The other aspect of the game where McGary has really developed is in his understanding of the Michigan offense and his role in it. One of the most difficult things for any freshman to do is to learn how to slow down. College basketball, especially at the Big Ten level, is played at such a different speed than in high school that there is a tendency for them to rush, to hurry. Maybe it’s running off of a pick before the screener is set. Maybe it’s over-playing a pass on the defense end of the floor and getting beat back door. Maybe it’s the unforced turnovers that stem from being to anxious with the ball in your hands. That’s a skill, and it takes time — and reps — to develop it, just like any other skill.
There’s a reason that one of John Wooden’s most famous quotes is “be quick but don’t hurry”.
According to Alexander, McGary’s development has had as much to do with his ability to slow down as it has with his newfound health-kick. He’s learned how to read a defense. He’s learned why doing things a certain way will put him in a better position to succeed.
“The thing that I’m most pleased with is that he’s playing with a purpose,” Alexander said. “When he’s out there getting rebounds, he understands what he had to do to achieve that. When he’s finishing layups, he understands the footwork to get that done.”
“You’re seeing a much more under control Mitch McGary.”
It’s paid off, as McGary has not only been the best player on Michigan during March, he’s been the breakout star of the 2013 NCAA tournament. Through four games, he’s averaging 17.5 points and 11.5 boards. He gave all-american center Jeff Withey 25 points and 14 boards when the Wolverines landed a come-from-behind win over Kansas in overtime, doing most of his damage earlier in the game to keep Michigan within striking distance. He had eight points and five boards in the first few minutes to set the tone in Michigan’s blowout win over Florida.
It’s not a coincidence that this hot streak has happened with McGary taking over the role of starting center.
“My confidence has been sky rocketed since the last five or six games,” he said.
McGary’s growth as a player started before he even reached Michigan.
During his time at Brewster, McGary was forced to play a reduced role on a team that had more weapons than any team he had played on before.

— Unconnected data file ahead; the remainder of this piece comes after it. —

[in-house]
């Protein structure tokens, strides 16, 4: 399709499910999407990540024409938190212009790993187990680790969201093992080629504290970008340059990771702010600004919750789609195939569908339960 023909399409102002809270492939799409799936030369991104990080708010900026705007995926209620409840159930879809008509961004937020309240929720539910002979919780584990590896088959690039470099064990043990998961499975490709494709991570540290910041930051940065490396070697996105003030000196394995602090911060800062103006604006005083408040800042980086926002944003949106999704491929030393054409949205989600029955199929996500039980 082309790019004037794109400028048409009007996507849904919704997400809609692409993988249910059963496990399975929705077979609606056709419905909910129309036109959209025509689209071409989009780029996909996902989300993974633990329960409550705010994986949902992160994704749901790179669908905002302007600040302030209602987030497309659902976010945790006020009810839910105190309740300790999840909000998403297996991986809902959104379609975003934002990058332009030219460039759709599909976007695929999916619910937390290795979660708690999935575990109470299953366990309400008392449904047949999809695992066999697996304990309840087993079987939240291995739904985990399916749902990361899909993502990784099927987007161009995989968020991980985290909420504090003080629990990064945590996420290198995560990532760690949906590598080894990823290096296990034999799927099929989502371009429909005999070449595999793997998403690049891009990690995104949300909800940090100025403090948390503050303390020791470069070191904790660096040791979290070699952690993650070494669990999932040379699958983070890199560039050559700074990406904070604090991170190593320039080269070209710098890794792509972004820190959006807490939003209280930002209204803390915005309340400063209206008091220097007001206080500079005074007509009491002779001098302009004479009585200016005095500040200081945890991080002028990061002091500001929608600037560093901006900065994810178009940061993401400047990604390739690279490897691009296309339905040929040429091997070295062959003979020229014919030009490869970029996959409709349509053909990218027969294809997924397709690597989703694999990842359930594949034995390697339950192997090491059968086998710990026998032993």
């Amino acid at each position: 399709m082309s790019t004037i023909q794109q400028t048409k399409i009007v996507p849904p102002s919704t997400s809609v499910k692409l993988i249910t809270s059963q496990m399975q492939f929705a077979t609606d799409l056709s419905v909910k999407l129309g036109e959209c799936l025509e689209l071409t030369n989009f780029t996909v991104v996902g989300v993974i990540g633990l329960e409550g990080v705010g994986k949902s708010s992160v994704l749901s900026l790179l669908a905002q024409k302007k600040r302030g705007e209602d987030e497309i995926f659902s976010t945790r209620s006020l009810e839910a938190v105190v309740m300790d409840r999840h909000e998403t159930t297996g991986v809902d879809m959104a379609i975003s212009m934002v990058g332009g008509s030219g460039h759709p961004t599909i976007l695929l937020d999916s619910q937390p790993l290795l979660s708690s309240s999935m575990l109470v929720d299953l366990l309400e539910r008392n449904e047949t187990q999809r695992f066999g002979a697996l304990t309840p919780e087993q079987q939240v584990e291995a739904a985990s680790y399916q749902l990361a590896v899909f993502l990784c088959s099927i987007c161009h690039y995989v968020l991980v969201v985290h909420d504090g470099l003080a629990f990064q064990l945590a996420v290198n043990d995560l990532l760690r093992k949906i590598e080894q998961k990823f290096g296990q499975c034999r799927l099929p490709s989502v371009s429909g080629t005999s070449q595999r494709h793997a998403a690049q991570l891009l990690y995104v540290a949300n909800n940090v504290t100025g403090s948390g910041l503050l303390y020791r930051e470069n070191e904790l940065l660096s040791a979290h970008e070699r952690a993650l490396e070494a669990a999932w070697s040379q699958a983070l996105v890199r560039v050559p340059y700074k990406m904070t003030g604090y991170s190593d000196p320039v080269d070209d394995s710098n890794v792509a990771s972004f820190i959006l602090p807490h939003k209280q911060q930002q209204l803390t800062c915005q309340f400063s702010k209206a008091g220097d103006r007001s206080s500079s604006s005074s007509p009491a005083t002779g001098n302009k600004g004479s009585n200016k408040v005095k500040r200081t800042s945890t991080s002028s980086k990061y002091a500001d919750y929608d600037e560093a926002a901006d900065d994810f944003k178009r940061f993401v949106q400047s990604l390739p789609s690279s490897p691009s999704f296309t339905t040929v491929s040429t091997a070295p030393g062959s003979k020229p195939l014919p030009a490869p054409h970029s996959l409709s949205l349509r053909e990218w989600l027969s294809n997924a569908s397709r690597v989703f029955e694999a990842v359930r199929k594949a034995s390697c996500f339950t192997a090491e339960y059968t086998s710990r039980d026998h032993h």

“I had to take the back seat,” he said, “be more of a team player than the star of the team. I kind of did that, and I knew I would have to do that in college.”
But it didn’t come without consequence. McGary’s ranking dropped from top three in the class to closer to the top 50. Some of that was the result of scouts realizing the limitations of his game. Some of it was the reduced role that he found himself. But that doesn’t mean that it was easy to see his name sliding, and it was even harder when he got to Michigan and found himself coming off the bench. He didn’t play more than 20 minutes in a game until the new year, and he didn’t become the full-time starter until the start of the tournament.
“It’s kind of hard to come in and want to accept your role, especially when you’ve been the leading scorer all your life,” longtime friend and teammate Glenn Robinson III said. “He learned his role, learned the offense, and learned what Coach B wants from him.”
Coach B is John Beilein.
Given the success that McGary has had taking Beilein’s advice as a player, it will be interesting to see if he listens to him off the court as well.
“I think maybe after the season I’ll bring [the unicycles] up and ride it around,” McGary said.
But will coach be OK with you riding it?
“Maybe,” he said with a laugh. “We’ll talk about it.”
You can find Rob on twitter @RobDauster.